MODIS Vegetation Indices: A Zoological Approach

March 29, 2017
An image of an elephant.

An elephant at a watering hole in Tsavo East National Park. Jessica Leas / flickr.com / CC by SA 2.0

MODIS Vegetation Indices (VI) data products are frequently used in agricultural studies and land cover changes over time. However, researchers from Wageningen University in the Netherlands are using a Terra MODIS VI data product in a unique way to study the environmental factors related to natural elephant mortality in the Tsavo Conservation Area in Kenya.

Wato and others (2016) use 16-day, 250 meter resolution MODIS Normalized Difference Vegetation Index (NDVI) data (MOD13Q1) as a proxy measurement of food sources in the conservation area from 2004 to 2012. MODIS NDVI data are a measurement of vegetation “greenness” between -1 and 1, with a lack of green vegetation being identified with a value of less than 0.3. After the death of each elephant in the study, the authors examine the MODIS NDVI data to observe the food sources available to the elephant at the time and how they have changed over the study period.

The MODIS NDVI data are used in conjunction with elephant mortality data, maps of permanent and seasonal water sources, in-situ rain gages, and aerial elephant census data to understand how drought—at least four consecutive months with less than 150 millimeters of rainfall—impacts elephant mortality. The authors use maximum entropy modelling to understand the probability of elephant mortality.

The authors find that typically during the long wet season, between March and May, the vegetation is typically enough to sustain the elephants through part of the long dry season, which lasts from June through October. However, the availability of food sources declines during the months of September and October, as shown through a lower NDVI data measurement. Elephant mortality increases during this time and is most notable when NDVI data measurements are less than 0.3. The highest rate of elephant mortality during the study period occurred during October 2009, which correlates with the lesser amounts of rainfall during the 2009 long wet season. Decreased rainfall during the long wet season leads to insufficient food sources during the long dry season. The authors find that during times of drought, the elephants gathered near permanent water sources. However, this grouping of elephants results in a depletion of food sources around the permanent water sources, as detected by a decrease in NDVI, and ultimately leads to an increase in elephant mortality due to starvation.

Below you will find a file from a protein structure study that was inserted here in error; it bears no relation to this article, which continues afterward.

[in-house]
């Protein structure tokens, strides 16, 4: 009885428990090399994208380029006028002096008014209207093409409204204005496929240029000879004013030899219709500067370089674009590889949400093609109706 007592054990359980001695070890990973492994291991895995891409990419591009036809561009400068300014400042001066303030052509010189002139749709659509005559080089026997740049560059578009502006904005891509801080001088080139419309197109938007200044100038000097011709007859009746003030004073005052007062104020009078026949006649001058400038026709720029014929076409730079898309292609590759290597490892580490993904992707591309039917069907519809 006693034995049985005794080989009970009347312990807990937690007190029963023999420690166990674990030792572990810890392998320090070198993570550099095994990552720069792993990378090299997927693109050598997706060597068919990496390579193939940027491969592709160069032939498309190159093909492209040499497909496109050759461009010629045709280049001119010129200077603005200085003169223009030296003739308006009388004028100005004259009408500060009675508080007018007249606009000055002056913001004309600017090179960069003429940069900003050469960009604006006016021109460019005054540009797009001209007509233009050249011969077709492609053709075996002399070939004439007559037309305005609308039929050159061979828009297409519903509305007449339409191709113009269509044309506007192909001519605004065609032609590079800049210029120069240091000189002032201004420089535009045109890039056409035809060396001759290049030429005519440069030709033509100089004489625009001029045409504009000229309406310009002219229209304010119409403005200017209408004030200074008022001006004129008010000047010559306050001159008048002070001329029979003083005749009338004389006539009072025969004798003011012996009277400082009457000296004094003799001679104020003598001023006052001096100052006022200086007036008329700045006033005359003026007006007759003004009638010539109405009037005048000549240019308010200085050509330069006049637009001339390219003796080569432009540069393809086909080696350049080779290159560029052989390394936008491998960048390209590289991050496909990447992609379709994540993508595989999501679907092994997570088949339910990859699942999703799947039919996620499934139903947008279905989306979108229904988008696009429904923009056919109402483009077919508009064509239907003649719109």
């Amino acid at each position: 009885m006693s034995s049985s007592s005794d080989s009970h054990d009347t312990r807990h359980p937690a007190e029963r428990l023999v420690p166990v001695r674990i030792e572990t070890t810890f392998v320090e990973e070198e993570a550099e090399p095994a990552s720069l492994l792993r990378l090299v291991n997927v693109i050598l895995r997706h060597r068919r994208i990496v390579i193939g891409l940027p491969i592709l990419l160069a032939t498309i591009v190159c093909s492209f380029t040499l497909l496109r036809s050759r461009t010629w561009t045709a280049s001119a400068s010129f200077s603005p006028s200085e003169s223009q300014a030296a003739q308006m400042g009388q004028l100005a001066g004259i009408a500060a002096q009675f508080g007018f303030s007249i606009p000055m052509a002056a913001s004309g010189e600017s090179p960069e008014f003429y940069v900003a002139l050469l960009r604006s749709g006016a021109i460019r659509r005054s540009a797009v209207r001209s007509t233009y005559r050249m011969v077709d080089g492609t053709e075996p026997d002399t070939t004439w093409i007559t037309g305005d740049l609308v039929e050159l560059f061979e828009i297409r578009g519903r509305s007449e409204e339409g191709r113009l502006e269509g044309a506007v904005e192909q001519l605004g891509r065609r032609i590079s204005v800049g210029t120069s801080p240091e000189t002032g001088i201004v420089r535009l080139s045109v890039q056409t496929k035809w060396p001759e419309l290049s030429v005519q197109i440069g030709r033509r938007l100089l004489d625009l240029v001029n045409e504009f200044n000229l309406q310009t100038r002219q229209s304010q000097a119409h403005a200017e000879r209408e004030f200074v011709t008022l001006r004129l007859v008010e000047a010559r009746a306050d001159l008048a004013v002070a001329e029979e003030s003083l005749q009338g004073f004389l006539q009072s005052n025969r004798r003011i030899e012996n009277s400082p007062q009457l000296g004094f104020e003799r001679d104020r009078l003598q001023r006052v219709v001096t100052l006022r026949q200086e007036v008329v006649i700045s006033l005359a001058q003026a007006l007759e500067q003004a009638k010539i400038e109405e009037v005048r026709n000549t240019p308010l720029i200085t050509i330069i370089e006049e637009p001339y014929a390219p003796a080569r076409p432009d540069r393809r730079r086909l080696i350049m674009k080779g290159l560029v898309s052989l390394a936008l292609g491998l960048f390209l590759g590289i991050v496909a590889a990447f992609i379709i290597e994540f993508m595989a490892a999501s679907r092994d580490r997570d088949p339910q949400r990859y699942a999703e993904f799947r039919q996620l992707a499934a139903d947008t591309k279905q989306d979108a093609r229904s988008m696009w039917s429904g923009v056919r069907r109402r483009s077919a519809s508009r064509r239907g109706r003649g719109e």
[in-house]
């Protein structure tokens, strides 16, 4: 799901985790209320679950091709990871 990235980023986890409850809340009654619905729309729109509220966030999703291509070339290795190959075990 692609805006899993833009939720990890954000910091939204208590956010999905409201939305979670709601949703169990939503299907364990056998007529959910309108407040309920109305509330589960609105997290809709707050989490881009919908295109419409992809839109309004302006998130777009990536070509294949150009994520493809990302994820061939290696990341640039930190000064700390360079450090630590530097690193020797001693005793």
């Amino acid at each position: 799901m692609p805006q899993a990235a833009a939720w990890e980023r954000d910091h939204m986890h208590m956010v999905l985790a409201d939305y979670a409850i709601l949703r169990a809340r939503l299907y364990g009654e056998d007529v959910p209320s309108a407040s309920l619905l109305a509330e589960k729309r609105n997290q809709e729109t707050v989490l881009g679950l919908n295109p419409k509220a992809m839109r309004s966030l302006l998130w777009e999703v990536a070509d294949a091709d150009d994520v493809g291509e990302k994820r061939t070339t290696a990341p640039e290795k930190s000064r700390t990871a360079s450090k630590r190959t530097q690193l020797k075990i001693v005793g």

The authors note that while periods of prolonged drought typically result in higher elephant mortality, this could lead to an improved resilience of the area’s dry ecosystem and could ultimately lead to a regeneration of food sources. The authors believe that allowing this ecosystem to be naturally maintained can aid in sustaining future generations of elephants. The authors also state that findings from this study, and the NDVI data used in this study, can be used in other arid and semiarid savannas where elephants live.  

References: 

Wato, Y., Heitkönig, I., van Wieren, S., Wahungu, G., Prins, H., and van Langevelde F., 2016, Prolonged drought results in starvation of African elephant (Loxodonta africana): Biological Conservation, v. 203, p. 89–96. [Also available at http://dx.doi.org/10.1016/j.biocon.2016.09.007].

Material written by Danielle Golon​1

1Innovate!, Inc., contractor to the U.S. Geological Survey, Earth Resources Observation and Science (EROS) Center, Sioux Falls, South Dakota, USA. Work performed under USGS contract G15PD00403 for LP DAAC2.

2LP DAAC Work performed under NASA contract NNG14HH33I.